ATV group seeks 35-mph zones to increase access
By Marcy Stamper
In terms of sheer numbers, there appears to be broad support for a proposal by a local all-terrain vehicle (ATV) group to lower speed limits on four Methow Valley roads.
Okanogan County received petitions with about 150 signatures supporting the change, and nine of the 12 people who testified at the county commissioners’ June 30 hearing also favored the reduction.
By contrast, almost two-thirds of those who sent letters to the county about the speed-limit change were against it, and another 34 signed a petition in opposition.
Another petition submitted to the county was signed by 22 business owners in Winthrop who favor allowing ATVs to use streets in town. While opening town streets to ATVs is not currently under consideration – nor is it the jurisdiction of the county commissioners – that support could ultimately come into play.
The North Central ATV Club, which petitioned the county to lower the speed limits, says it wants to create connections between county and U.S. Forest Service roads already open to ATVs so people can ride into town for a meal or shopping.
The Twisp and Winthrop town councils tabled requests to allow ATVs on town streets in 2013 and 2014, respectively, and neither town has been asked to revisit the issue, according to spokespersons for the towns.
Okanogan County received one more petition with 114 signatures that supports opening Methow Valley roads to ATVs in general but does not mention the four roads that are the subject of the current request.
The proposed speed-limit reductions are on East Chewuch and Bear Creek roads near Winthrop, the Twisp-Winthrop Eastside Road near Twisp, and Upper Beaver Creek Road, a total of 5.1 miles.
While the speed-limit petitions submitted by the ATV club said the changes would be “for safety concerns for all and ATV use,” the majority of those who wrote to the county supporting the reduced speed limit emphasized safety, noting that the roads are winding, often used by pedestrians and cyclists, and pose a risk of collisions with deer. Others said the changes would promote all types of recreation and boost the local economy.
Opponents said reducing the speed limit would inconvenience everyone and unfairly privilege a single interest group. They also pointed to the Methow Valley’s emphasis on nonmotorized recreation and said that attracts tourists.
Traffic study results
At the commissioners’ hearing, County Engineer Josh Thomson presented the results of a weeklong traffic study on each of the four roads. Speeds clocked on the roads were between 41 and 45 miles per hour (mph) or slower for 85 percent of travelers. That was below the posted speed limit on three of the roads, but actually above the 40-mph limit on the Twisp-Winthrop East County Road. The sections proposed for the speed-limit reduction have advisory signs with lower speeds.
Thomson concluded that lowering the speed limit is not likely to decrease safety on Bear Creek and Upper Beaver Creek roads. On the Twisp-Winthrop Eastside Road, while conditions do not dictate a reduced speed limit, lowering it would not contribute to safety problems, he wrote. On East Chewuch Road, a 35-mph speed limit would be consistent with the curves and mixed use, although it would be 10 mph slower than the average travel speed in the traffic study, he wrote.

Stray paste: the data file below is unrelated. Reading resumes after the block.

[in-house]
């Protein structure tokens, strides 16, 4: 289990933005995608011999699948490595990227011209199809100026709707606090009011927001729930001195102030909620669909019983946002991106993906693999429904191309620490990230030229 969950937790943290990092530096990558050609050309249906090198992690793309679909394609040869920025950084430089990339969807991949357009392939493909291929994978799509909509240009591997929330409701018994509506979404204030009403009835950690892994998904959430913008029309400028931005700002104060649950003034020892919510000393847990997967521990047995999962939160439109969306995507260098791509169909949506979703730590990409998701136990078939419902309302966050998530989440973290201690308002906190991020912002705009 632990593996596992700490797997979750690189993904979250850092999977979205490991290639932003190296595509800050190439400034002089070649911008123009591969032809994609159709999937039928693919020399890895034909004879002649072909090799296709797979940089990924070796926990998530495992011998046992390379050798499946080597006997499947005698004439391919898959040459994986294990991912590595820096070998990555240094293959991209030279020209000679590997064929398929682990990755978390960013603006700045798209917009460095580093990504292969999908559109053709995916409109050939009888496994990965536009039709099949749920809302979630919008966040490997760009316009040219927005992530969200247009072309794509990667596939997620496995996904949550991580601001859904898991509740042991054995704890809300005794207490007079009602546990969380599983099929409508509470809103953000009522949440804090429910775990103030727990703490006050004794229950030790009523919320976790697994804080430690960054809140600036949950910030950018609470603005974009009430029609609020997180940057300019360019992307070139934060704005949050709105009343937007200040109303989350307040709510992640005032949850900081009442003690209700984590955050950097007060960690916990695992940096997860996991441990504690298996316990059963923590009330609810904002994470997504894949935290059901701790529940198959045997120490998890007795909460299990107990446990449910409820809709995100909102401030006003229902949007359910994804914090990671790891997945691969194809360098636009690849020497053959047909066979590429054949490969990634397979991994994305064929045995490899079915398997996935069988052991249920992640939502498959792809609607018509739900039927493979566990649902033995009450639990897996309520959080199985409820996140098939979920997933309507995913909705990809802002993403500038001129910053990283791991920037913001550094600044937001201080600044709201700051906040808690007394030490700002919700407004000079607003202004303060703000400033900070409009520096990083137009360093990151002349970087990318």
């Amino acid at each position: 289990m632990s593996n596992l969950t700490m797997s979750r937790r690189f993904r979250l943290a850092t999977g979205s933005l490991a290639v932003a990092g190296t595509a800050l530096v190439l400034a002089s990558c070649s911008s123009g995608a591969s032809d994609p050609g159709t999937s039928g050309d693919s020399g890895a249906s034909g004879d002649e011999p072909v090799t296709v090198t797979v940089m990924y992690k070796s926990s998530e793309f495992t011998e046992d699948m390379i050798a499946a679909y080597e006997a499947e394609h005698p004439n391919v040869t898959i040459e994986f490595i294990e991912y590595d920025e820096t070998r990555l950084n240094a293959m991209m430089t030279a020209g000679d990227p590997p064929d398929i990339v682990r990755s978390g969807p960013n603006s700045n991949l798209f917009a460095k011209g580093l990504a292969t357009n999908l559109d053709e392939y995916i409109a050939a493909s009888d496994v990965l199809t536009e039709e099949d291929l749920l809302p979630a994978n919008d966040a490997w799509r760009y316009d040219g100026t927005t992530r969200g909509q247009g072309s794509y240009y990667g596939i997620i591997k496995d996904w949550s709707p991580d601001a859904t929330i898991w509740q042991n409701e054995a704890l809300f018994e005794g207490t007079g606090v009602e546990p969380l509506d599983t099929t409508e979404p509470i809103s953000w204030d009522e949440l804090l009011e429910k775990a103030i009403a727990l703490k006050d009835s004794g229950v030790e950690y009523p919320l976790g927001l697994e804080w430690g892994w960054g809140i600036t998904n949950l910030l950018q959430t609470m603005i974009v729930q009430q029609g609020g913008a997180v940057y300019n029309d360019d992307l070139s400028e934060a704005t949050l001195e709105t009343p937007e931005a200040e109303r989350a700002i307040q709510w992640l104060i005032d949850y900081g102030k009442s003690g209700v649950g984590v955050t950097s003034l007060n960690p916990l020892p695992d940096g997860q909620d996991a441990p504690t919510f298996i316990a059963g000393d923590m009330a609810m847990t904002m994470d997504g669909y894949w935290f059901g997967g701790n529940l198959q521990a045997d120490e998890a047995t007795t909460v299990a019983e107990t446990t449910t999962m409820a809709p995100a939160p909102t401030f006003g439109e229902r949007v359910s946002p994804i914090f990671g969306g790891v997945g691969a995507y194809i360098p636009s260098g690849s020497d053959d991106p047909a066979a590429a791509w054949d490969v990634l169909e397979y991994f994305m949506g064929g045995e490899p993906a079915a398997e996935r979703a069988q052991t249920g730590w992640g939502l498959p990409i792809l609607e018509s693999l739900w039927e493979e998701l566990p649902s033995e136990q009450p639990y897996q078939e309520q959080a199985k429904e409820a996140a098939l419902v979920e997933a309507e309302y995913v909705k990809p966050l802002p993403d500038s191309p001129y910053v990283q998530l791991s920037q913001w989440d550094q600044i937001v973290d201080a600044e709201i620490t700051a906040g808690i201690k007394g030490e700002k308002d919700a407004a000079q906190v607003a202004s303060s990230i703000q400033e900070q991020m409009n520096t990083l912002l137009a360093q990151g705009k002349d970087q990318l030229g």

A lower speed limit is not always safer, since, if set “abnormally low,” some motorists will drive at the speed they think is appropriate or pass other vehicles in an unsafe manner, said Thomson.
The Consumer Federation of America also raised overall safety issues in a letter to the commissioners. “ATVs should not be driven on public roads because driving ATVs on public roads is more dangerous than operating them off-road, ATVs are not designed for roadway use, and ATV manufacturers have policy statements strongly urging consumers not to operate their vehicles on public roads,” wrote the group’s legislative director.
Lowering the speed limit to 35 mph would not automatically allow ATV riders to use the roads, since that would require a separate action by the commissioners. State law restricts wheeled ATVs to roads posted 35 mph or slower.
The commissioners also requested guidance from the county’s interim chief civil deputy, David Gecas, about the legality of a variable speed limit currently being tested in Ferry County. That approach creates a speed of 35 mph during daylight hours from April through the end of October when ATVs are present.
While state law permits setting different speed limits for trucks, it does not do so for wheeled ATVs, wrote Gecas in a memo to the commissioners. Even if legal and deemed safe based on an engineering study, “the corresponding traffic sign would remain a source of potential county liability for negligent signing,” particularly because it conveys a lot of unusual information through three supplemental signs and leaves some questions unanswered, wrote Gecas.
A spokesperson for the attorney general confirmed that they had received an informal inquiry from the commissioners about setting variable speeds. The attorney general advised the commissioners that they could address the issue if a formal request for an opinion is submitted.
The county commissioners have closed public input on the requested speed-limit changes. They will continue their deliberations on Tuesday (July 14) at 4 p.m. in their hearing room in Okanogan.